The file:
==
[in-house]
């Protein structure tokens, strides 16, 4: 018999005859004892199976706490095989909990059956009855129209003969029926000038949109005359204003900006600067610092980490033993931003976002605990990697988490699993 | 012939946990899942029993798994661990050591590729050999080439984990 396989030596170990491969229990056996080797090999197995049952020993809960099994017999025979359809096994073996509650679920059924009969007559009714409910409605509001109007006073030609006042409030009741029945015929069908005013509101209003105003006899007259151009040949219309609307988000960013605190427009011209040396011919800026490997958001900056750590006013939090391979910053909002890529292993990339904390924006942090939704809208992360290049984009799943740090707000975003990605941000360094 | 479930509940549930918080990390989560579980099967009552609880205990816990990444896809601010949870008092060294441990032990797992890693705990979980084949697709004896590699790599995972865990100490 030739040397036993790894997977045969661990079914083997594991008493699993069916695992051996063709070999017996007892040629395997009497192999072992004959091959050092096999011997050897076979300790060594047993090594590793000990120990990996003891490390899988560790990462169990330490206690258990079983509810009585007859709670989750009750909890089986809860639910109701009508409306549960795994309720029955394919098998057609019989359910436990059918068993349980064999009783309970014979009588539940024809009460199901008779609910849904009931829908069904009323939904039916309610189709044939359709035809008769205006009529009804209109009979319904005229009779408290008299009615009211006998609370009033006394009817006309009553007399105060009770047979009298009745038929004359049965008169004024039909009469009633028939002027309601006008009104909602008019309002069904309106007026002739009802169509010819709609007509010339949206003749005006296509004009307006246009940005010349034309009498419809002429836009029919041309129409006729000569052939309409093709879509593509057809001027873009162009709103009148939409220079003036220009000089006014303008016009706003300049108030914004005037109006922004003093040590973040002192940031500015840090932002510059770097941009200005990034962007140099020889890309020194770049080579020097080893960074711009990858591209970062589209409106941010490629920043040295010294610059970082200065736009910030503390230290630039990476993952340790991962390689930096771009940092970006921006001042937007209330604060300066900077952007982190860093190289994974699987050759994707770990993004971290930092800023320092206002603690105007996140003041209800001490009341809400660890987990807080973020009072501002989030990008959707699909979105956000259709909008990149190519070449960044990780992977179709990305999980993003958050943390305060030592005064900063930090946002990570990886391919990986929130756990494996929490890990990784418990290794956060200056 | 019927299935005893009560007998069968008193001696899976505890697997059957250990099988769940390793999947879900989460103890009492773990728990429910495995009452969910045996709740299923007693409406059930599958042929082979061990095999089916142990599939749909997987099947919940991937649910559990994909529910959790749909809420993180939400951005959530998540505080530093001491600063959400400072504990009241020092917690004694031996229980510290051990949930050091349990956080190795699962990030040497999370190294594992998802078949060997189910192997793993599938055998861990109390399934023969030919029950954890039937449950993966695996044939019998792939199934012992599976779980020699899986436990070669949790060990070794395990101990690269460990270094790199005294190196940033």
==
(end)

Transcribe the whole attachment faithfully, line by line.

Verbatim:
[in-house]
């Protein structure tokens, strides 16, 4: 018999005859004892199976706490095989909990059956009855129209003969029926000038949109005359204003900006600067610092980490033993931003976002605990990697988490699993 | 012939946990899942029993798994661990050591590729050999080439984990 396989030596170990491969229990056996080797090999197995049952020993809960099994017999025979359809096994073996509650679920059924009969007559009714409910409605509001109007006073030609006042409030009741029945015929069908005013509101209003105003006899007259151009040949219309609307988000960013605190427009011209040396011919800026490997958001900056750590006013939090391979910053909002890529292993990339904390924006942090939704809208992360290049984009799943740090707000975003990605941000360094 | 479930509940549930918080990390989560579980099967009552609880205990816990990444896809601010949870008092060294441990032990797992890693705990979980084949697709004896590699790599995972865990100490 030739040397036993790894997977045969661990079914083997594991008493699993069916695992051996063709070999017996007892040629395997009497192999072992004959091959050092096999011997050897076979300790060594047993090594590793000990120990990996003891490390899988560790990462169990330490206690258990079983509810009585007859709670989750009750909890089986809860639910109701009508409306549960795994309720029955394919098998057609019989359910436990059918068993349980064999009783309970014979009588539940024809009460199901008779609910849904009931829908069904009323939904039916309610189709044939359709035809008769205006009529009804209109009979319904005229009779408290008299009615009211006998609370009033006394009817006309009553007399105060009770047979009298009745038929004359049965008169004024039909009469009633028939002027309601006008009104909602008019309002069904309106007026002739009802169509010819709609007509010339949206003749005006296509004009307006246009940005010349034309009498419809002429836009029919041309129409006729000569052939309409093709879509593509057809001027873009162009709103009148939409220079003036220009000089006014303008016009706003300049108030914004005037109006922004003093040590973040002192940031500015840090932002510059770097941009200005990034962007140099020889890309020194770049080579020097080893960074711009990858591209970062589209409106941010490629920043040295010294610059970082200065736009910030503390230290630039990476993952340790991962390689930096771009940092970006921006001042937007209330604060300066900077952007982190860093190289994974699987050759994707770990993004971290930092800023320092206002603690105007996140003041209800001490009341809400660890987990807080973020009072501002989030990008959707699909979105956000259709909008990149190519070449960044990780992977179709990305999980993003958050943390305060030592005064900063930090946002990570990886391919990986929130756990494996929490890990990784418990290794956060200056 | 019927299935005893009560007998069968008193001696899976505890697997059957250990099988769940390793999947879900989460103890009492773990728990429910495995009452969910045996709740299923007693409406059930599958042929082979061990095999089916142990599939749909997987099947919940991937649910559990994909529910959790749909809420993180939400951005959530998540505080530093001491600063959400400072504990009241020092917690004694031996229980510290051990949930050091349990956080190795699962990030040497999370190294594992998802078949060997189910192997793993599938055998861990109390399934023969030919029950954890039937449950993966695996044939019998792939199934012992599976779980020699899986436990070669949790060990070794395990101990690269460990270094790199005294190196940033």